A plot of the Lorenz attractor for values r = 28, σ = 10, b = 8/3 In mathematics and physics, chaos theory describes the behavior of certain nonlinear dynamical systems that under certain conditions exhibit dynamics that are sensitive to initial conditions (popularly referred to as the butterfly effect). ... Complexity theory can refer to more than one thing: Computational complexity theory: a field in theoretical computer science and mathematics dealing with the resources required during computation to solve a given problem Systems theory (or systemics or general systems theory): an interdisciplinary field including engineering, biology and philosophy that incorporates... // The Command and Control Research Program (CCRP) within the Office of the Assistant Secretary of Defense (NII) focuses upon (1) improving both the state of the art and the state of the practice of command and control (C2) and (2) enhancing DoDs understanding of the national security implications of... Interconnectedness is one of many concepts gaining popularity as part of the terminology of a worldview which sees a oneness in all things. ... This is a list of important publications in computer science, organized by field. ... William of Ockham Occams razor (also spelled Ockhams razor) is a principle attributed to the 14th-century English logician and Franciscan friar William of Ockham. ... The complexity of most computer programs and programming languages is one of the unsolved problems in software engineering. ... Holism in science, or Holistic science, is an approach to research that emphasizes the study of complex systems. ... In combinatorial game theory, game complexity is a measure of the complexity of a game. ...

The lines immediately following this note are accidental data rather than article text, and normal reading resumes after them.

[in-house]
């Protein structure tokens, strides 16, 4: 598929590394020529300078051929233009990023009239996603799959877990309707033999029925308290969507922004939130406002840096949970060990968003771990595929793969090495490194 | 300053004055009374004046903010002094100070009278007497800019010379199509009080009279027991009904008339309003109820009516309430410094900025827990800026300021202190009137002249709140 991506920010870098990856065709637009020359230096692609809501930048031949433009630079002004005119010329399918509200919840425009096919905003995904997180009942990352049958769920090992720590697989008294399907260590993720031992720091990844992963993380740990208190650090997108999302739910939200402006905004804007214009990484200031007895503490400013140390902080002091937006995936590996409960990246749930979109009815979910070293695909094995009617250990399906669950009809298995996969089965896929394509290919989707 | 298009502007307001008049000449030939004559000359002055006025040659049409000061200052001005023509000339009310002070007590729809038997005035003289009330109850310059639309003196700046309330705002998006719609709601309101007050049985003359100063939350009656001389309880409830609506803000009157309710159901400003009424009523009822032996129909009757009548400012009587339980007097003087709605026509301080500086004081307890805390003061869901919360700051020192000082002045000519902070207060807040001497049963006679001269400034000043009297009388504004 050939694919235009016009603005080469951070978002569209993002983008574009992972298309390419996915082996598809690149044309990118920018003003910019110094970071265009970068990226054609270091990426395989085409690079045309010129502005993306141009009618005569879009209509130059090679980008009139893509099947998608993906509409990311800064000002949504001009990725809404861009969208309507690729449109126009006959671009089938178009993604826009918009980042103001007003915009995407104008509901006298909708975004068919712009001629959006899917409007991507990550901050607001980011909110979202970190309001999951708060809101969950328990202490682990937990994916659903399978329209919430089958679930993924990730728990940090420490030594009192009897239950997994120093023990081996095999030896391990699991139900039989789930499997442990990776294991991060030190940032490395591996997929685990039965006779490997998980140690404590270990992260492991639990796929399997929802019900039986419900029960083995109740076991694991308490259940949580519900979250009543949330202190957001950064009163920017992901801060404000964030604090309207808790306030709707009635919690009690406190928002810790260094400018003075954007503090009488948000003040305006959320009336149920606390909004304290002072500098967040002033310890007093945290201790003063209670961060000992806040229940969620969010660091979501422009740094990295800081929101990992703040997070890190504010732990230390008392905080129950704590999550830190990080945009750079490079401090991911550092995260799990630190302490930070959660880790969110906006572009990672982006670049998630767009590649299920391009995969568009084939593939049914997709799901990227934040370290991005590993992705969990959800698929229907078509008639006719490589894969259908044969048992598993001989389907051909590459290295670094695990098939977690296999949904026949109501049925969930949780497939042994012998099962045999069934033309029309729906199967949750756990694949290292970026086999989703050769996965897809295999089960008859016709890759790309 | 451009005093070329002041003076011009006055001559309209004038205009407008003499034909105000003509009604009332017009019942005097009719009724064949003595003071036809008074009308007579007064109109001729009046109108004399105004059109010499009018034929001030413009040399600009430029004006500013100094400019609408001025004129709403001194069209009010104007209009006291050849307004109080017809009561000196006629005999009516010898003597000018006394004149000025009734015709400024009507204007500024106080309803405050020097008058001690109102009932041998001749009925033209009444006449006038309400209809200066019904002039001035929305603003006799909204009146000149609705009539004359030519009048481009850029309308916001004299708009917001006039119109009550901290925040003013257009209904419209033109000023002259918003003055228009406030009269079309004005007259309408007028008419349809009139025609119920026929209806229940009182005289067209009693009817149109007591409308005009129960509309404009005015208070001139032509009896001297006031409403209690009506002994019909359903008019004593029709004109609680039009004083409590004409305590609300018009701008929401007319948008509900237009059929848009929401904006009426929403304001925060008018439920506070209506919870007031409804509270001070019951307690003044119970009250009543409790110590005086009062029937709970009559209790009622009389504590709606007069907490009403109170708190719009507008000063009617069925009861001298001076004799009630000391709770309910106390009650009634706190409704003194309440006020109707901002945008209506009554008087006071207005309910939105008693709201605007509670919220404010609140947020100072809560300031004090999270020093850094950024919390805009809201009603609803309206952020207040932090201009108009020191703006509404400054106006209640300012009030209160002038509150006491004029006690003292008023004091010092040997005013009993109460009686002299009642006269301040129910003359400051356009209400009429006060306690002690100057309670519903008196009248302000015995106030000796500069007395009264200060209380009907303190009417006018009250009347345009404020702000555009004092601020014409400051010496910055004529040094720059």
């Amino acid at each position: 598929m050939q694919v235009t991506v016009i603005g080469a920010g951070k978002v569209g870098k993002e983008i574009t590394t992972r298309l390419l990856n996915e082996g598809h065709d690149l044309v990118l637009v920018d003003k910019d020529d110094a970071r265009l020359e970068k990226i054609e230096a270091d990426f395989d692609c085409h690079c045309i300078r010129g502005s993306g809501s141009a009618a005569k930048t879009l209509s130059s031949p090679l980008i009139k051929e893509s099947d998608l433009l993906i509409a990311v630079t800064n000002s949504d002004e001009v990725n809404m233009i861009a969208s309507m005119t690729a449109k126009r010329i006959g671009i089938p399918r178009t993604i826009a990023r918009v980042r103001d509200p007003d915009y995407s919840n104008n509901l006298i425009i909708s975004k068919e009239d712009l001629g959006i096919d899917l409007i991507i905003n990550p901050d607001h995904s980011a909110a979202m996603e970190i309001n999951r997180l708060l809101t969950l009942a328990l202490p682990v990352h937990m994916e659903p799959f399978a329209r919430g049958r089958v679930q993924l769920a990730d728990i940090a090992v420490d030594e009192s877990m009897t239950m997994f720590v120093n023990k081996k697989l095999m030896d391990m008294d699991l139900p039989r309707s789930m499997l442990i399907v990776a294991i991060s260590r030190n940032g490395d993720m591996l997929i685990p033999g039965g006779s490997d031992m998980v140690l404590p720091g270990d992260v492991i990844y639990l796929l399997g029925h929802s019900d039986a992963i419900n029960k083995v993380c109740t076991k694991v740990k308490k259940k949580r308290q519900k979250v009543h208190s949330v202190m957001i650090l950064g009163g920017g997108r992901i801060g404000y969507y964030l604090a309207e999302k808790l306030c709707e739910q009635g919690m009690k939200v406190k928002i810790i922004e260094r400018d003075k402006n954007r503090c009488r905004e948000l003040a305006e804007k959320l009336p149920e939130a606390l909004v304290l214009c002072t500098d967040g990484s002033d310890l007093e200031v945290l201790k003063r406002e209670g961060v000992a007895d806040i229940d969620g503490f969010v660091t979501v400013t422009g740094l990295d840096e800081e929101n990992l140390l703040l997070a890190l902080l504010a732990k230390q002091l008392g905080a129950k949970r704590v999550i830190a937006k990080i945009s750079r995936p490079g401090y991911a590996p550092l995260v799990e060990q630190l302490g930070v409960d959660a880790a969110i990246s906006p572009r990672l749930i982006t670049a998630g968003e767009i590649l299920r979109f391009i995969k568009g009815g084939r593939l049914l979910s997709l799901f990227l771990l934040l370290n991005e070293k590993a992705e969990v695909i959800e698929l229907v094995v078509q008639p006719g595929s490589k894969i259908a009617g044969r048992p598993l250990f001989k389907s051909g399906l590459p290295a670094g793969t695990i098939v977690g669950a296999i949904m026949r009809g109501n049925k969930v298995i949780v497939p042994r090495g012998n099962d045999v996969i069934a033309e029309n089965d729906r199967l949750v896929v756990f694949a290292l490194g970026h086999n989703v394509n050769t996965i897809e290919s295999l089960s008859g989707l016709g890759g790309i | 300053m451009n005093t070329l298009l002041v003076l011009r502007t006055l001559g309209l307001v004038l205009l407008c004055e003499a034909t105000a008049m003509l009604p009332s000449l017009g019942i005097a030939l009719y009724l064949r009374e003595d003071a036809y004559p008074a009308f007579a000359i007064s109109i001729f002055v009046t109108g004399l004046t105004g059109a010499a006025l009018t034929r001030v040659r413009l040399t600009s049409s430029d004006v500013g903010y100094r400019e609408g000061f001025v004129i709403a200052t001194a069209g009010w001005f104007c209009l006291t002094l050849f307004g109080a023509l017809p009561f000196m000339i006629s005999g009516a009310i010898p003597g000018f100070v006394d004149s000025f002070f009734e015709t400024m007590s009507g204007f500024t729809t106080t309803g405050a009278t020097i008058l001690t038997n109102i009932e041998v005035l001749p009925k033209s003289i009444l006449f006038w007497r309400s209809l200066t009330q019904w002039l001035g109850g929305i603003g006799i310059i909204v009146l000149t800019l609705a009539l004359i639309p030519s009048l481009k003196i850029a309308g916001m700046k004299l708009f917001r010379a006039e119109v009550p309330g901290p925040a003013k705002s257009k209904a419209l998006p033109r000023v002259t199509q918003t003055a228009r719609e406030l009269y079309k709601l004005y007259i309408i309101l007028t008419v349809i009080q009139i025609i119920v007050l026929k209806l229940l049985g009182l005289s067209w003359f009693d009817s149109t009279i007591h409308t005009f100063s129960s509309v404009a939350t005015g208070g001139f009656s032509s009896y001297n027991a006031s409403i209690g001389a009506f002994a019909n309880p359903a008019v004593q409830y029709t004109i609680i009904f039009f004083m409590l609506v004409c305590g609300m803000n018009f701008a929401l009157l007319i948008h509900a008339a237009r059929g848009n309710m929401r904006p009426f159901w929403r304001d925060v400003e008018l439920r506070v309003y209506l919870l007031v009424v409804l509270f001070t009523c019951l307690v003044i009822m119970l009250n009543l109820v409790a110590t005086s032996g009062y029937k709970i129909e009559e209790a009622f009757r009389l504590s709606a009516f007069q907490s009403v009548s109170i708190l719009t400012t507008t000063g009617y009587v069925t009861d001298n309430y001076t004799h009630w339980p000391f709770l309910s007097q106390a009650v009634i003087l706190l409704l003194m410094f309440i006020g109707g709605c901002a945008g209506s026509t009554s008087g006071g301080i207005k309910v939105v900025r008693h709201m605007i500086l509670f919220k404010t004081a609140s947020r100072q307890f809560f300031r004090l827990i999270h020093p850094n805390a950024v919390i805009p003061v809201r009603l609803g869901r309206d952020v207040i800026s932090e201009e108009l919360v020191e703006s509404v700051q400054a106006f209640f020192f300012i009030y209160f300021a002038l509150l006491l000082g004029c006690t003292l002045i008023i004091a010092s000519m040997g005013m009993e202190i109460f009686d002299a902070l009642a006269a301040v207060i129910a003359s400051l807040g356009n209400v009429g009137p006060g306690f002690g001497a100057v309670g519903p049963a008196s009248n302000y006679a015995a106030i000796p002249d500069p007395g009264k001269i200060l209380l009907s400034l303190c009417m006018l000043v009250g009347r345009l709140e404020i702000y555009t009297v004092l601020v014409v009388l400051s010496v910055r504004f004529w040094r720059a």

References

External links


  Results from FactBites:
 
What is complexity? (1887 words)
Complexity can only exist if both aspects are present: neither perfect disorder (which can be described statistically through the law of large numbers), nor perfect order (which can be described by traditional deterministic methods) are complex.
Complexity can then be characterized by lack of symmetry or "symmetry breaking", by the fact that no part or aspect of a complex entitity can provide sufficient information to actually or statistically predict the properties of the others parts.
The complexity produced by differentiation and integration in the spatial dimension may be called "structural", in the temporal dimension "functional", in the spatial scale dimension "structural hierarchical", and in the temporal scale dimension "functional hierarchical".
Complexity - Wikipedia, the free encyclopedia (928 words)
In mathematics, Krohn-Rhodes complexity is an important topic in the study of finite semigroups and automata.
Irreducible complexity is a term used in arguments against the generally accepted theory of biological evolution, being a concept popularized by the biochemist Michael Behe.
"The essence of tyranny is the denial of complexity" Jacob Burkhardt, Swiss historian.